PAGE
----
Although this rule is 24 years old, in recent months AARP and other consumer help organizations have both seen a significant uptick in the number of calls complaining about it.

The Medicare Rights Center, which tracks calls involving Part B enrollment problems, reports that this year more than 21 percent of these relate to the COBRA issue. The timing may be due to the fact that when the economic recession hit in 2008, more older Americans lost their jobs and opted for COBRA coverage without thinking to sign up for Part B—and are only now facing the consequences. Nobody yet knows how many people are affected.

Confusion, even among experts

“It’s clear from the number and types of calls we get on our hotlines that there is a lot of confusion about how Medicare works with COBRA,” says Joe Baker, president of the Medicare Rights Center. “Not only are individuals confused, but employers are as well, and the price of the confusion can be devastating for some.”

Yet the crucial Medicare regulation barring a special enrollment period for people whose COBRA coverage is ending is rarely publicized. It is not mentioned in the Department of Labor’s guidance for people considering COBRA. It is mentioned briefly on page 24 of the official handbook, “Medicare & You 2010”—but without any warning of a delay in Part B coverage. It isn’t included in Social Security’s general website information on enrolling in Medicare or in its frequently-asked-questions section—though entering “COBRA” into the site’s search engine leads to an explanation.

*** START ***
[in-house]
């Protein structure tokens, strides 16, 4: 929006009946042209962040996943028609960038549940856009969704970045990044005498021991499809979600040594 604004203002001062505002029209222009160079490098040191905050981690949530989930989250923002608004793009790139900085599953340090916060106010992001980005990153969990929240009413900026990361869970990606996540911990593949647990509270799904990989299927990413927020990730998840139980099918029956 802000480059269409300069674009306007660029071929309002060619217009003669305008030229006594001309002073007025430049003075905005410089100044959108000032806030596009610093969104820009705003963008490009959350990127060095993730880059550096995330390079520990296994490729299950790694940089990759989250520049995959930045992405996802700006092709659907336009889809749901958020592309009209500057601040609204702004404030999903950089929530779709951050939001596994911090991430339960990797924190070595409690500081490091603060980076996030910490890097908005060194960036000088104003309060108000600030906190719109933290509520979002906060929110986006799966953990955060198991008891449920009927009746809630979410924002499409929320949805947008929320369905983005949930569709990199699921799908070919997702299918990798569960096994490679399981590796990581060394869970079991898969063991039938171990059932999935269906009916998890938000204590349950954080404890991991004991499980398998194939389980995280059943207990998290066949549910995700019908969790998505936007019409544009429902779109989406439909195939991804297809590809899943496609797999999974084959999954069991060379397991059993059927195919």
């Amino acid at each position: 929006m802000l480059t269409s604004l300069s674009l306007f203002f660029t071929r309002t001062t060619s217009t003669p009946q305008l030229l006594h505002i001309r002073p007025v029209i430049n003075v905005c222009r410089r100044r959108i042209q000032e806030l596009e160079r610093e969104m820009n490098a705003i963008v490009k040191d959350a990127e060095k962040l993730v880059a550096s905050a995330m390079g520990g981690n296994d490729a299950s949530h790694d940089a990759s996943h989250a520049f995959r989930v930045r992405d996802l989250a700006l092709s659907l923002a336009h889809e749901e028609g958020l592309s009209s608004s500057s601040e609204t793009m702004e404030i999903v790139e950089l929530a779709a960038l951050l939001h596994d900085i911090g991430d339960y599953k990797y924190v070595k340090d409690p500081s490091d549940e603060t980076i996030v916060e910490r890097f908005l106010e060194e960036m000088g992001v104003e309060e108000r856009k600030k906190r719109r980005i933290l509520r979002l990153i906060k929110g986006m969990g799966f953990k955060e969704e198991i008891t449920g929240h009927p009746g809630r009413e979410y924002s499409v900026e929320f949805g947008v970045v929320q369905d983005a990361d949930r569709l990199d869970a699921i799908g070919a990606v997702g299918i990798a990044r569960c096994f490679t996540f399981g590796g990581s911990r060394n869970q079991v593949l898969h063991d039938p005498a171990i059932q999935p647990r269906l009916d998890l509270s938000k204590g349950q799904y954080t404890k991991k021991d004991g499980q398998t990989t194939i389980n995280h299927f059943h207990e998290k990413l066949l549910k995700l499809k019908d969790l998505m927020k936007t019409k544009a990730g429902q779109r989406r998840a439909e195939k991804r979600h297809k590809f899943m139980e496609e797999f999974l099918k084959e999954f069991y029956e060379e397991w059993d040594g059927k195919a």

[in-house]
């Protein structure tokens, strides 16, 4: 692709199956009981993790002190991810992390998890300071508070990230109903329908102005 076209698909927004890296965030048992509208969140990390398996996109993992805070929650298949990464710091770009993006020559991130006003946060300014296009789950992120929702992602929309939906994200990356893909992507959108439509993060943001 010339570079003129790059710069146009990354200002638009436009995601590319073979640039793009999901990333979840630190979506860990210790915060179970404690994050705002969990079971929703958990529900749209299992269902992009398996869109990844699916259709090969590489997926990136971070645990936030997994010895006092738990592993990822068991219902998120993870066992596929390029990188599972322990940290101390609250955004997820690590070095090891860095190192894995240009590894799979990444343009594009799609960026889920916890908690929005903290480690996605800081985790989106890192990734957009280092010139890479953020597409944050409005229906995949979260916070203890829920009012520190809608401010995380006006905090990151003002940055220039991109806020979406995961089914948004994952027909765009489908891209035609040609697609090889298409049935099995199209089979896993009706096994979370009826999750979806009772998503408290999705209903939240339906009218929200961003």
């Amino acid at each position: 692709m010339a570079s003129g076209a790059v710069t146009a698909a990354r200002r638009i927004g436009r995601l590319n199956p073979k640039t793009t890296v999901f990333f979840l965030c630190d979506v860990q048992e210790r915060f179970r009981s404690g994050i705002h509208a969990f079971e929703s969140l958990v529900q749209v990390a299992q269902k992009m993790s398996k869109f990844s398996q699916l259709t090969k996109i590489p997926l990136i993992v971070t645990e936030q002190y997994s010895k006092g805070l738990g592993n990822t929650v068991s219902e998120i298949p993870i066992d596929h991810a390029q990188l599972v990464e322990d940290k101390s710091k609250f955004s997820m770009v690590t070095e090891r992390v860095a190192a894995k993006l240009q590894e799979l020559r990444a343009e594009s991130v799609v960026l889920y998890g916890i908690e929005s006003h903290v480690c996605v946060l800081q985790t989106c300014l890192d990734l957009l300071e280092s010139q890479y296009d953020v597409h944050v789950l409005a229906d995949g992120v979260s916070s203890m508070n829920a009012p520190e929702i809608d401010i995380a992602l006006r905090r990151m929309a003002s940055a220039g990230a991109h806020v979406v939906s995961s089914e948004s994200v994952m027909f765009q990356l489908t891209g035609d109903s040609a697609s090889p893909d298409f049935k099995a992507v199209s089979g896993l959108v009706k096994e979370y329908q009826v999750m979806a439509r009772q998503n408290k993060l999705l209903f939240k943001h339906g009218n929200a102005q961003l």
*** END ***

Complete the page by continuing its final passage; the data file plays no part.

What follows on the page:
But many people don’t go to these sources. Instead, they rely on information from their employers, their insurance company or Social Security officials. Bregar, who accepted a voluntary retirement package from the Hewlett Packard Company in 2007, consulted all three. On an earlier visit to the local Social Security office when he turned 65, he says the official told him he didn’t need to sign up for Part B until his employer insurance ended. “What he didn’t say,” Bregar adds, was that this wasn’t true “if I stopped working at any time even if my health insurance were still in effect.”

After the bombshell landed, Bregar repeatedly called Social Security. Among some 15 conversations with officials, he says, “two of them told me exactly the same wrong information as I was given in the first place.”